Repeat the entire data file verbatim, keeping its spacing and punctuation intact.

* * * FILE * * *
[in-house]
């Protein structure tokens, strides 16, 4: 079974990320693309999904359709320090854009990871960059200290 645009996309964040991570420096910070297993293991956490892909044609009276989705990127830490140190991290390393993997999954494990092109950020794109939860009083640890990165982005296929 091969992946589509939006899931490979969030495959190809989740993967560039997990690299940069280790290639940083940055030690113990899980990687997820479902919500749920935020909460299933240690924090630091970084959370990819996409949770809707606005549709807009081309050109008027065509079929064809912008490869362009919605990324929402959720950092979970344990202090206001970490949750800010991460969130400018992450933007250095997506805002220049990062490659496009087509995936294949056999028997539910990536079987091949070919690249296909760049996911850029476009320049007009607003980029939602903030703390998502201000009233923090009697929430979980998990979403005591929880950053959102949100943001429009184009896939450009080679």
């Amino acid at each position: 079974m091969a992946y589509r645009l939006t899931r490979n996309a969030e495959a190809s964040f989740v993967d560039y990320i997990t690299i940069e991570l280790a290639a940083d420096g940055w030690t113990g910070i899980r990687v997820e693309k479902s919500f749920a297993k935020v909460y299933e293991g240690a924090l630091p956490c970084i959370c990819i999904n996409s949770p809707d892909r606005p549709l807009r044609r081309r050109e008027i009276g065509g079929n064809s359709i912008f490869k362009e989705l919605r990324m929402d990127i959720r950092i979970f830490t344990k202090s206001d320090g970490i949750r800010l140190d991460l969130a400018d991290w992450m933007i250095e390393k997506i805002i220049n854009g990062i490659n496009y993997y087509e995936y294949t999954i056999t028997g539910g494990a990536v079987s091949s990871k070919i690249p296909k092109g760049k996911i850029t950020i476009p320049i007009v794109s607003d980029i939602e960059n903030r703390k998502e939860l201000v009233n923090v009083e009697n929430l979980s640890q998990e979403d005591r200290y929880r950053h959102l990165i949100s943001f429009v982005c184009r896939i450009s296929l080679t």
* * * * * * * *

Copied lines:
[in-house]
């Protein structure tokens, strides 16, 4: 079974990320693309999904359709320090854009990871960059200290 645009996309964040991570420096910070297993293991956490892909044609009276989705990127830490140190991290390393993997999954494990092109950020794109939860009083640890990165982005296929 091969992946589509939006899931490979969030495959190809989740993967560039997990690299940069280790290639940083940055030690113990899980990687997820479902919500749920935020909460299933240690924090630091970084959370990819996409949770809707606005549709807009081309050109008027065509079929064809912008490869362009919605990324929402959720950092979970344990202090206001970490949750800010991460969130400018992450933007250095997506805002220049990062490659496009087509995936294949056999028997539910990536079987091949070919690249296909760049996911850029476009320049007009607003980029939602903030703390998502201000009233923090009697929430979980998990979403005591929880950053959102949100943001429009184009896939450009080679």
């Amino acid at each position: 079974m091969a992946y589509r645009l939006t899931r490979n996309a969030e495959a190809s964040f989740v993967d560039y990320i997990t690299i940069e991570l280790a290639a940083d420096g940055w030690t113990g910070i899980r990687v997820e693309k479902s919500f749920a297993k935020v909460y299933e293991g240690a924090l630091p956490c970084i959370c990819i999904n996409s949770p809707d892909r606005p549709l807009r044609r081309r050109e008027i009276g065509g079929n064809s359709i912008f490869k362009e989705l919605r990324m929402d990127i959720r950092i979970f830490t344990k202090s206001d320090g970490i949750r800010l140190d991460l969130a400018d991290w992450m933007i250095e390393k997506i805002i220049n854009g990062i490659n496009y993997y087509e995936y294949t999954i056999t028997g539910g494990a990536v079987s091949s990871k070919i690249p296909k092109g760049k996911i850029t950020i476009p320049i007009v794109s607003d980029i939602e960059n903030r703390k998502e939860l201000v009233n923090v009083e009697n929430l979980s640890q998990e979403d005591r200290y929880r950053h959102l990165i949100s943001f429009v982005c184009r896939i450009s296929l080679t």